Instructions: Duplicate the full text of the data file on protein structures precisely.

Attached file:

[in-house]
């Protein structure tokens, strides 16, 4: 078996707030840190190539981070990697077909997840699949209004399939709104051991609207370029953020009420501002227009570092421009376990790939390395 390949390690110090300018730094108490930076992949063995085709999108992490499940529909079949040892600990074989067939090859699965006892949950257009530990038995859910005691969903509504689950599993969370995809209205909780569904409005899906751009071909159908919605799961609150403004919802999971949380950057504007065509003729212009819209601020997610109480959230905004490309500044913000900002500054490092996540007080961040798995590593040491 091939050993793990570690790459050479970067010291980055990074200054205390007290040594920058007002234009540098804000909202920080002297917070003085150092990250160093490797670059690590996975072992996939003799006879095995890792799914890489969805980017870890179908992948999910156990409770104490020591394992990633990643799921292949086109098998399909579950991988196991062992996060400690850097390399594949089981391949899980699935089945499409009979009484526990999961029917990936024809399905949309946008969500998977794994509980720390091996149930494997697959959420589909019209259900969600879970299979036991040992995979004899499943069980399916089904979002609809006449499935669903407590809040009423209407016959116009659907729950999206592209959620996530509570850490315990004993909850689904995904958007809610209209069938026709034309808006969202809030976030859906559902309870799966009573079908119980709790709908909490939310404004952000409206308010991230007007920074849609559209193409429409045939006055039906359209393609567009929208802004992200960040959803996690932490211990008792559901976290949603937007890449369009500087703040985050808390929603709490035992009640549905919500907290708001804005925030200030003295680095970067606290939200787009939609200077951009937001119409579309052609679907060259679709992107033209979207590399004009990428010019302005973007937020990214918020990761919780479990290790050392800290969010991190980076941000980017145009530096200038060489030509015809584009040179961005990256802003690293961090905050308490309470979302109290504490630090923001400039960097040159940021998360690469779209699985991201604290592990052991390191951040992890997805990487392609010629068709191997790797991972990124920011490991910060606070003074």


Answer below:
[in-house]
């Protein structure tokens, strides 16, 4: 078996707030840190190539981070990697077909997840699949209004399939709104051991609207370029953020009420501002227009570092421009376990790939390395 390949390690110090300018730094108490930076992949063995085709999108992490499940529909079949040892600990074989067939090859699965006892949950257009530990038995859910005691969903509504689950599993969370995809209205909780569904409005899906751009071909159908919605799961609150403004919802999971949380950057504007065509003729212009819209601020997610109480959230905004490309500044913000900002500054490092996540007080961040798995590593040491 091939050993793990570690790459050479970067010291980055990074200054205390007290040594920058007002234009540098804000909202920080002297917070003085150092990250160093490797670059690590996975072992996939003799006879095995890792799914890489969805980017870890179908992948999910156990409770104490020591394992990633990643799921292949086109098998399909579950991988196991062992996060400690850097390399594949089981391949899980699935089945499409009979009484526990999961029917990936024809399905949309946008969500998977794994509980720390091996149930494997697959959420589909019209259900969600879970299979036991040992995979004899499943069980399916089904979002609809006449499935669903407590809040009423209407016959116009659907729950999206592209959620996530509570850490315990004993909850689904995904958007809610209209069938026709034309808006969202809030976030859906559902309870799966009573079908119980709790709908909490939310404004952000409206308010991230007007920074849609559209193409429409045939006055039906359209393609567009929208802004992200960040959803996690932490211990008792559901976290949603937007890449369009500087703040985050808390929603709490035992009640549905919500907290708001804005925030200030003295680095970067606290939200787009939609200077951009937001119409579309052609679907060259679709992107033209979207590399004009990428010019302005973007937020990214918020990761919780479990290790050392800290969010991190980076941000980017145009530096200038060489030509015809584009040179961005990256802003690293961090905050308490309470979302109290504490630090923001400039960097040159940021998360690469779209699985991201604290592990052991390191951040992890997805990487392609010629068709191997790797991972990124920011490991910060606070003074």